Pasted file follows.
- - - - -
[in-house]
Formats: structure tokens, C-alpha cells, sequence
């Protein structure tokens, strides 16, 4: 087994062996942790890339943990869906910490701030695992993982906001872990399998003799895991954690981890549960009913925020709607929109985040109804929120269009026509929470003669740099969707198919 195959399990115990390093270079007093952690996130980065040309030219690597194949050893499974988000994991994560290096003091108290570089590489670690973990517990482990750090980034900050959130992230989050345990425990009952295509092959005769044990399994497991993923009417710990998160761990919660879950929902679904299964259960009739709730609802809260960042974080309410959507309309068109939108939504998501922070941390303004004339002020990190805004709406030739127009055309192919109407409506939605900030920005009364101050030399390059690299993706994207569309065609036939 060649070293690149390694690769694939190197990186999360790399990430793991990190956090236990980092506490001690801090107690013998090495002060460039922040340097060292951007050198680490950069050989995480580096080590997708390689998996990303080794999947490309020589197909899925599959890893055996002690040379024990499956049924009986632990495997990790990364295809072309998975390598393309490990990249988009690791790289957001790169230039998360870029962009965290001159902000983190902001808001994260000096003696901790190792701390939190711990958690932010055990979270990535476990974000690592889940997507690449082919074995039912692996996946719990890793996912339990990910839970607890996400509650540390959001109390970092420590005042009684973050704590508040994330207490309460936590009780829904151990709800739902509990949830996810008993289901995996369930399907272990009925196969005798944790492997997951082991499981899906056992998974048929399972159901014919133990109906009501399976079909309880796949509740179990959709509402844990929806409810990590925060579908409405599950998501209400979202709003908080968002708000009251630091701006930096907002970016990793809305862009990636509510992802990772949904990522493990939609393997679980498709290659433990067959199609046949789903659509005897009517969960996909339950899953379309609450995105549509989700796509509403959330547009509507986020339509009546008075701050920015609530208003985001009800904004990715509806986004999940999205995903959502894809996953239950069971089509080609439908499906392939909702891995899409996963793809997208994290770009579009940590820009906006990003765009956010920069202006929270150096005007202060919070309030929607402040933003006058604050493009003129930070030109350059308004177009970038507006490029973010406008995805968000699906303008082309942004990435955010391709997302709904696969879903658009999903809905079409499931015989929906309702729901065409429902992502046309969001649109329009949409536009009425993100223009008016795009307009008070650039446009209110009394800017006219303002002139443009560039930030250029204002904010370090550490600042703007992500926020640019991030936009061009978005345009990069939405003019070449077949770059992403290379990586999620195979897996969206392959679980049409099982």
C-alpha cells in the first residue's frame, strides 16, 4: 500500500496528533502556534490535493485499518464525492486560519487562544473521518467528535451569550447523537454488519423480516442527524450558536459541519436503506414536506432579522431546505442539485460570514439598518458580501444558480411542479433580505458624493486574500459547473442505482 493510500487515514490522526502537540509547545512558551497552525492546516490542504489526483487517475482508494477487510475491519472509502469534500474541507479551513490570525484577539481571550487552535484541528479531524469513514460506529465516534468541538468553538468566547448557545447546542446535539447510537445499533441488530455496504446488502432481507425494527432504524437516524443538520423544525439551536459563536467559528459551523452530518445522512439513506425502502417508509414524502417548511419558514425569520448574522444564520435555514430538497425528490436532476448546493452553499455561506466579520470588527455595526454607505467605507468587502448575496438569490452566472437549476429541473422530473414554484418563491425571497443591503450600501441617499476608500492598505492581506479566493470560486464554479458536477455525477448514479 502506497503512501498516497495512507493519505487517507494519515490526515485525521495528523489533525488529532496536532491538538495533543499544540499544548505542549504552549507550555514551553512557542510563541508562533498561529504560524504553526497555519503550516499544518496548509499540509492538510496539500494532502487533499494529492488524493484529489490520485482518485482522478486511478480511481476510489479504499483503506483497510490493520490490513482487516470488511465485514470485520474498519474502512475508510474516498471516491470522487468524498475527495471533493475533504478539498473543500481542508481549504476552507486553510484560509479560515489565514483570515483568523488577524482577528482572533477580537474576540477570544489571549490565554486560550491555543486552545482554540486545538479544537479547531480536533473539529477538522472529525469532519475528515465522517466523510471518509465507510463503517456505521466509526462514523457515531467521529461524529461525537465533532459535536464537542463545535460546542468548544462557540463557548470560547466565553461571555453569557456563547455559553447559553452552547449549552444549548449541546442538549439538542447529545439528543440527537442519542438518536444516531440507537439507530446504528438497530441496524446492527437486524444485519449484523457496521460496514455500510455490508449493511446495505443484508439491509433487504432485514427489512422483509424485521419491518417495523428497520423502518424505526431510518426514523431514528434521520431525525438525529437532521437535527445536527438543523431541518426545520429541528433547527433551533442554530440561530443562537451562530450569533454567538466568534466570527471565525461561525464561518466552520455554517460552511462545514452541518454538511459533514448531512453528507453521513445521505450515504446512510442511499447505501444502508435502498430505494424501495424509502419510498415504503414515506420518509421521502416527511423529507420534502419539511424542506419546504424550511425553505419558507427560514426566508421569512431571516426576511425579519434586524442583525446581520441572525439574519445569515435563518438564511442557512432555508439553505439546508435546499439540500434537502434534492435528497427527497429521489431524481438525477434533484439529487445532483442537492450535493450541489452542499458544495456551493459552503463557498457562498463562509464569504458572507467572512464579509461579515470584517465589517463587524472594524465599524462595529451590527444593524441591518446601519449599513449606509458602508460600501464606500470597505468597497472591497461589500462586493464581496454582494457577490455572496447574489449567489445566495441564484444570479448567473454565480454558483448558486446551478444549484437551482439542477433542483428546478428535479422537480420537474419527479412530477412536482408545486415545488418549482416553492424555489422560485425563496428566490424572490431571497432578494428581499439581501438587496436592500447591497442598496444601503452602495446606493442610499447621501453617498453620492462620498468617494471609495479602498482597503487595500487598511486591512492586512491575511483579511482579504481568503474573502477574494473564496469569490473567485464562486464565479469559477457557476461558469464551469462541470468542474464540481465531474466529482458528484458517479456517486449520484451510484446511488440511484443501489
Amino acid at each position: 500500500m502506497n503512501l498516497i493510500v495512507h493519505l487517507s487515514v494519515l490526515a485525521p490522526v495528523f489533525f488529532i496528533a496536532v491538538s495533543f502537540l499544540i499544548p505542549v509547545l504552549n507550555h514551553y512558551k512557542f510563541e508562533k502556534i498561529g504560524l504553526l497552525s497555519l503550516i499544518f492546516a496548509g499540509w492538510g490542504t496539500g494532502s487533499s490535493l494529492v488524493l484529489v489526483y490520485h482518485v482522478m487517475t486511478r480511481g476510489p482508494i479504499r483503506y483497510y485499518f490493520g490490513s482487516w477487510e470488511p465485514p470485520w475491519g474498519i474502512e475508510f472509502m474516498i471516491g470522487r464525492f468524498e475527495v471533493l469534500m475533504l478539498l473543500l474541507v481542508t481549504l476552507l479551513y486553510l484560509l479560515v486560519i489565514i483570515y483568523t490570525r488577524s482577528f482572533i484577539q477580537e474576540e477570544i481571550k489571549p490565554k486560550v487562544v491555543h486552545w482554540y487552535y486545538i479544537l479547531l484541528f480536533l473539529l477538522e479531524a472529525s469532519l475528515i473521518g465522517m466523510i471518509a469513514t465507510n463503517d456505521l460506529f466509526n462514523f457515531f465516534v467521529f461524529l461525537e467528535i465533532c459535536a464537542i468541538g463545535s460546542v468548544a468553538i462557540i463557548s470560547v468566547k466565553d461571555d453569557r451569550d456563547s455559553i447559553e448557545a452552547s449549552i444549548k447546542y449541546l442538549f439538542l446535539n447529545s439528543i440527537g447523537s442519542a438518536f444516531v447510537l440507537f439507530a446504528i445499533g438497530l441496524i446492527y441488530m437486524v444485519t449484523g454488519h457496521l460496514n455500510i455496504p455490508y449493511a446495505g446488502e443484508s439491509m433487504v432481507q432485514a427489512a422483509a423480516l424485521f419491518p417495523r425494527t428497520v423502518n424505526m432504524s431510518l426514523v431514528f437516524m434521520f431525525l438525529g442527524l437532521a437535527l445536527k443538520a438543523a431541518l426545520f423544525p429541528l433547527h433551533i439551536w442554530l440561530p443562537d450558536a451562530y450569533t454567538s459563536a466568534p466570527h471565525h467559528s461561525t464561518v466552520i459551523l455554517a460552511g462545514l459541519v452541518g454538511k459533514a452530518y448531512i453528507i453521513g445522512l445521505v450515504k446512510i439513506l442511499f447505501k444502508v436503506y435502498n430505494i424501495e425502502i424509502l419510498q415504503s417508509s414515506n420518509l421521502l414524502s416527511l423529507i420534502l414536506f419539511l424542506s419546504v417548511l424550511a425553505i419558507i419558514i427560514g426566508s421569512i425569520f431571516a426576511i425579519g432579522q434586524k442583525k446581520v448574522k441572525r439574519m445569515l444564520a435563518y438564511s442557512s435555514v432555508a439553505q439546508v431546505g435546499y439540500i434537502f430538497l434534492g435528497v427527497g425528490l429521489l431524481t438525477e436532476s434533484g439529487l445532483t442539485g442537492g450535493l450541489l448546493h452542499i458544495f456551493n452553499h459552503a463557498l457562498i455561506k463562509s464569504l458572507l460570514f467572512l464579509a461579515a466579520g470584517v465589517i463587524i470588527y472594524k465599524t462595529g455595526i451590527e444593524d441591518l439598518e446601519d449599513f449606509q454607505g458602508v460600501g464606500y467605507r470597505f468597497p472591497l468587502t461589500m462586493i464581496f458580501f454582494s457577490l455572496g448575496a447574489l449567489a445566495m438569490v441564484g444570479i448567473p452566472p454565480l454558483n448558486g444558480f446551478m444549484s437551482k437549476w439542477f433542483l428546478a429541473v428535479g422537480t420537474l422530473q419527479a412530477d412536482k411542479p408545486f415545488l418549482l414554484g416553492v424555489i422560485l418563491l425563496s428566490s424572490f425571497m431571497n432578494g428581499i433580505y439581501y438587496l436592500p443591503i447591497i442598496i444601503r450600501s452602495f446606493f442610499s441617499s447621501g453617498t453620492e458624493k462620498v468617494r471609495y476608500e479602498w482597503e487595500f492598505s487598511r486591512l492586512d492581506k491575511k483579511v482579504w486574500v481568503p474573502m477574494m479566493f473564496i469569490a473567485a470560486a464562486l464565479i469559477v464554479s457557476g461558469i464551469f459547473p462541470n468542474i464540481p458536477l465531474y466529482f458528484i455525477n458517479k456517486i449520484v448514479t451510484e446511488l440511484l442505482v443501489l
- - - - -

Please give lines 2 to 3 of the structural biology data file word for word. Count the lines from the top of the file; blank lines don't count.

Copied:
Formats: structure tokens, C-alpha cells, sequence
């Protein structure tokens, strides 16, 4: 087994062996942790890339943990869906910490701030695992993982906001872990399998003799895991954690981890549960009913925020709607929109985040109804929120269009026509929470003669740099969707198919 195959399990115990390093270079007093952690996130980065040309030219690597194949050893499974988000994991994560290096003091108290570089590489670690973990517990482990750090980034900050959130992230989050345990425990009952295509092959005769044990399994497991993923009417710990998160761990919660879950929902679904299964259960009739709730609802809260960042974080309410959507309309068109939108939504998501922070941390303004004339002020990190805004709406030739127009055309192919109407409506939605900030920005009364101050030399390059690299993706994207569309065609036939 060649070293690149390694690769694939190197990186999360790399990430793991990190956090236990980092506490001690801090107690013998090495002060460039922040340097060292951007050198680490950069050989995480580096080590997708390689998996990303080794999947490309020589197909899925599959890893055996002690040379024990499956049924009986632990495997990790990364295809072309998975390598393309490990990249988009690791790289957001790169230039998360870029962009965290001159902000983190902001808001994260000096003696901790190792701390939190711990958690932010055990979270990535476990974000690592889940997507690449082919074995039912692996996946719990890793996912339990990910839970607890996400509650540390959001109390970092420590005042009684973050704590508040994330207490309460936590009780829904151990709800739902509990949830996810008993289901995996369930399907272990009925196969005798944790492997997951082991499981899906056992998974048929399972159901014919133990109906009501399976079909309880796949509740179990959709509402844990929806409810990590925060579908409405599950998501209400979202709003908080968002708000009251630091701006930096907002970016990793809305862009990636509510992802990772949904990522493990939609393997679980498709290659433990067959199609046949789903659509005897009517969960996909339950899953379309609450995105549509989700796509509403959330547009509507986020339509009546008075701050920015609530208003985001009800904004990715509806986004999940999205995903959502894809996953239950069971089509080609439908499906392939909702891995899409996963793809997208994290770009579009940590820009906006990003765009956010920069202006929270150096005007202060919070309030929607402040933003006058604050493009003129930070030109350059308004177009970038507006490029973010406008995805968000699906303008082309942004990435955010391709997302709904696969879903658009999903809905079409499931015989929906309702729901065409429902992502046309969001649109329009949409536009009425993100223009008016795009307009008070650039446009209110009394800017006219303002002139443009560039930030250029204002904010370090550490600042703007992500926020640019991030936009061009978005345009990069939405003019070449077949770059992403290379990586999620195979897996969206392959679980049409099982």